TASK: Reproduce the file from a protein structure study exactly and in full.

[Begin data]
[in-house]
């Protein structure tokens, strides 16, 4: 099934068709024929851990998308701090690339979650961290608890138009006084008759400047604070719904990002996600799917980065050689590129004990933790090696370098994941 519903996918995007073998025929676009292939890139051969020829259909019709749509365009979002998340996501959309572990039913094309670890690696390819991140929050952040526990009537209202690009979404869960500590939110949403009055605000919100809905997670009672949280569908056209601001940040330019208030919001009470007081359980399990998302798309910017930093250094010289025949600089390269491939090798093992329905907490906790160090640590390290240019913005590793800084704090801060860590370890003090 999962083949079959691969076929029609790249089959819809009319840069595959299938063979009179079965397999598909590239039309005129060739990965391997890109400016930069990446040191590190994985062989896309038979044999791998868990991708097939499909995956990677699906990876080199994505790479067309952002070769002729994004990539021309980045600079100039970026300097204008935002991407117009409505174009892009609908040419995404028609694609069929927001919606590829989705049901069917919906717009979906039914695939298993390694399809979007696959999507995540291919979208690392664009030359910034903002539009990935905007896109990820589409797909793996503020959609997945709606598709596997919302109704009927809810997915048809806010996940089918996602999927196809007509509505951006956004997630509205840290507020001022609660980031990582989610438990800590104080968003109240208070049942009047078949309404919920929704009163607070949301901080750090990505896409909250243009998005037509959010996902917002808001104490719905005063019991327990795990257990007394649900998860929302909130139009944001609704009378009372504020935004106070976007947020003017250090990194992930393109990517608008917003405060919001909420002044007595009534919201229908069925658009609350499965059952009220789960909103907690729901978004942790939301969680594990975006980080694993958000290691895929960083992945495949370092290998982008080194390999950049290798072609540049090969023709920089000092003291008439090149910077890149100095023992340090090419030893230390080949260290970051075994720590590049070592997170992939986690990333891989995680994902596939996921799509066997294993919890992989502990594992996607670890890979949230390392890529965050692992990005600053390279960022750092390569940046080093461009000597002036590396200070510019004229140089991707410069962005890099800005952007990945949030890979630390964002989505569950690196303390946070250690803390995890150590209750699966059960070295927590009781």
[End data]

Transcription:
[in-house]
């Protein structure tokens, strides 16, 4: 099934068709024929851990998308701090690339979650961290608890138009006084008759400047604070719904990002996600799917980065050689590129004990933790090696370098994941 519903996918995007073998025929676009292939890139051969020829259909019709749509365009979002998340996501959309572990039913094309670890690696390819991140929050952040526990009537209202690009979404869960500590939110949403009055605000919100809905997670009672949280569908056209601001940040330019208030919001009470007081359980399990998302798309910017930093250094010289025949600089390269491939090798093992329905907490906790160090640590390290240019913005590793800084704090801060860590370890003090 999962083949079959691969076929029609790249089959819809009319840069595959299938063979009179079965397999598909590239039309005129060739990965391997890109400016930069990446040191590190994985062989896309038979044999791998868990991708097939499909995956990677699906990876080199994505790479067309952002070769002729994004990539021309980045600079100039970026300097204008935002991407117009409505174009892009609908040419995404028609694609069929927001919606590829989705049901069917919906717009979906039914695939298993390694399809979007696959999507995540291919979208690392664009030359910034903002539009990935905007896109990820589409797909793996503020959609997945709606598709596997919302109704009927809810997915048809806010996940089918996602999927196809007509509505951006956004997630509205840290507020001022609660980031990582989610438990800590104080968003109240208070049942009047078949309404919920929704009163607070949301901080750090990505896409909250243009998005037509959010996902917002808001104490719905005063019991327990795990257990007394649900998860929302909130139009944001609704009378009372504020935004106070976007947020003017250090990194992930393109990517608008917003405060919001909420002044007595009534919201229908069925658009609350499965059952009220789960909103907690729901978004942790939301969680594990975006980080694993958000290691895929960083992945495949370092290998982008080194390999950049290798072609540049090969023709920089000092003291008439090149910077890149100095023992340090090419030893230390080949260290970051075994720590590049070592997170992939986690990333891989995680994902596939996921799509066997294993919890992989502990594992996607670890890979949230390392890529965050692992990005600053390279960022750092390569940046080093461009000597002036590396200070510019004229140089991707410069962005890099800005952007990945949030890979630390964002989505569950690196303390946070250690803390995890150590209750699966059960070295927590009781």